3. Your medication runs out
This one is a bit of a challenge as you can’t necessarily stock up on medications if your doctor only gives you enough of a supply until your next appointment. After many catastrophes hit an area, apart from people making a run on their local grocery store to grab as much food and water as they can, you can expect people will make a run on their local pharmacy to secure the drugs they need to survive. In addition, you need to consider the effect it will have in your local area when people come off meds. Many people rely upon medications to not only deal with health issues but to keep them mentally stable. Without their meds, there could severe side effects. People will get desperate and potentially dangerous. There will be those that need their meds to survive. Without the meds, they won’t last long. If your health condition can be managed with changes in your lifestyle (for example getting in shape and losing weight), you need to give serious consideration to this which leads us to our next point.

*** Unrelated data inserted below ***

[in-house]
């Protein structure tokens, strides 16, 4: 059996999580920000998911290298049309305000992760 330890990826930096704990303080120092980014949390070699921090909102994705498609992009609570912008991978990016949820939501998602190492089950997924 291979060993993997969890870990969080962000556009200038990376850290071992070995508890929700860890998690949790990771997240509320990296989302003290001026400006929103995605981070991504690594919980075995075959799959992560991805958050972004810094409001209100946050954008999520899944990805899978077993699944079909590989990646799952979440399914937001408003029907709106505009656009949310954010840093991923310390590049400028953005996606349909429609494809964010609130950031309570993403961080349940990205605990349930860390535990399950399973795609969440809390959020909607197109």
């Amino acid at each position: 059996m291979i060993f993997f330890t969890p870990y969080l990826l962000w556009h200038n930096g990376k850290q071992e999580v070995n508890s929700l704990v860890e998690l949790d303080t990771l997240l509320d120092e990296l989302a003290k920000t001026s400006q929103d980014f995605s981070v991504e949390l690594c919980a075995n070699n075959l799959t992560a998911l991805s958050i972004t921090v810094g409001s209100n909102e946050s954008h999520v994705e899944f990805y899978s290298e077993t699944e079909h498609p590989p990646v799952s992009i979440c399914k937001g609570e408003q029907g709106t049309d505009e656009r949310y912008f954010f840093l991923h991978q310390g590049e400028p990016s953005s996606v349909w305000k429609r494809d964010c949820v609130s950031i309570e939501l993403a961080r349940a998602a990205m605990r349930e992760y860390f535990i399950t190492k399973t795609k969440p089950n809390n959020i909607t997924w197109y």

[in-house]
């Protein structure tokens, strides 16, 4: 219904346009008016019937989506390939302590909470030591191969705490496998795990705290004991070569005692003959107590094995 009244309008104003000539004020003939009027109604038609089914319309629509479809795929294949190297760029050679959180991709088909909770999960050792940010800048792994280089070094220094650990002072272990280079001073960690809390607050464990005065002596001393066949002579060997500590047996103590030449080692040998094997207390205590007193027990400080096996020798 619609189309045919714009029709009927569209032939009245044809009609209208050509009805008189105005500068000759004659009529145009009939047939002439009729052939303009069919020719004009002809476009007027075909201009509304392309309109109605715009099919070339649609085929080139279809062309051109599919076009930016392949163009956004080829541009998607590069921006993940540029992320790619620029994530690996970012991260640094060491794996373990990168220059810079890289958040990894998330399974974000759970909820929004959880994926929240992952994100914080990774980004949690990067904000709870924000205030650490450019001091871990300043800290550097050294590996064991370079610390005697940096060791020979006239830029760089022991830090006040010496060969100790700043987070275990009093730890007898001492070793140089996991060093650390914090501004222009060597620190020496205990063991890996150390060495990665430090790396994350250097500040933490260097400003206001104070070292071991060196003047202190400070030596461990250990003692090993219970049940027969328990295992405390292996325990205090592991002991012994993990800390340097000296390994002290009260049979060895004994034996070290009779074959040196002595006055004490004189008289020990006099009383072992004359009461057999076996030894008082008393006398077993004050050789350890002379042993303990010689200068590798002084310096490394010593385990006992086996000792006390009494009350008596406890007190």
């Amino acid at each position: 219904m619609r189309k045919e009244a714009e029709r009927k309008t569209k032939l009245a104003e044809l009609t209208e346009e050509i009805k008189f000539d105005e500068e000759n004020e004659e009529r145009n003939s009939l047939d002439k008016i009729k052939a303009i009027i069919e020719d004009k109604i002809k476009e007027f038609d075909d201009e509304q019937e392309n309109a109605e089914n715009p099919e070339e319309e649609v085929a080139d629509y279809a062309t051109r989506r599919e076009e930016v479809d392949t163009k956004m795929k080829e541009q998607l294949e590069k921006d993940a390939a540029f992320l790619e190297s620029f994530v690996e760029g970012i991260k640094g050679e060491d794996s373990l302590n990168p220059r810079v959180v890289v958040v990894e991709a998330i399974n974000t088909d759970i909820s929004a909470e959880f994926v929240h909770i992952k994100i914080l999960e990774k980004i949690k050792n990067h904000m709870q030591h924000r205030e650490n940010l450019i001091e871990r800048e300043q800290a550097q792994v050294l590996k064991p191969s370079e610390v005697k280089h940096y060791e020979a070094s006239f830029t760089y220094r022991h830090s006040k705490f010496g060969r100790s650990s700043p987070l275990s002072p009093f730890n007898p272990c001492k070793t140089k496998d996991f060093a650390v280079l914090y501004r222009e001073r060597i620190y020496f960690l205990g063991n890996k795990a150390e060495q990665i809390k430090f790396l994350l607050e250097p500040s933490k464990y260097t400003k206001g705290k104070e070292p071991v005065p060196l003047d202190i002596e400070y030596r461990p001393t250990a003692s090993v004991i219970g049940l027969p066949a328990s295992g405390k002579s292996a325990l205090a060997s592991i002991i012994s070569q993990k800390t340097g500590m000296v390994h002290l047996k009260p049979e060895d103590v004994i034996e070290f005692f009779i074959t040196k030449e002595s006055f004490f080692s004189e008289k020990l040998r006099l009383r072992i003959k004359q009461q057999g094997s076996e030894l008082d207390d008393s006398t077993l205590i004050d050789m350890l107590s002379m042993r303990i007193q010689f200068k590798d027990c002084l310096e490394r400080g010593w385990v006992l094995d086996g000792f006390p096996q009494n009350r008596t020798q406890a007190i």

4. People will die because they’re out of shape
A few months ago I had a tree in my backyard which began dying and it was time to cut it down. I don’t own a chainsaw and so I used an ax to cut it down. Growing up we cut trees down all the time on our property and split wood…that was back when I was 18 years old. Now that I’m over 40, that same task is more difficult. Cutting down that tree was a bit of a challenge. While I spend 3 days in the gym and try to do cardio activities on the other days, when cutting the tree down I began to realize I was no longer a spring chicken. I was winded quickly and found myself wishing I had a chainsaw. I got sloppy as well due to getting tired and nearly injured myself when I tried to cut the tree at an angle and nearly caused the ax blade to bounce into my leg (which I’ll talk about in the next point). But the fact that I had been keeping myself in decent shape made the job possible. In a grid down situation where things are not bouncing back, you’ll probably be required to perform physical activities to survive.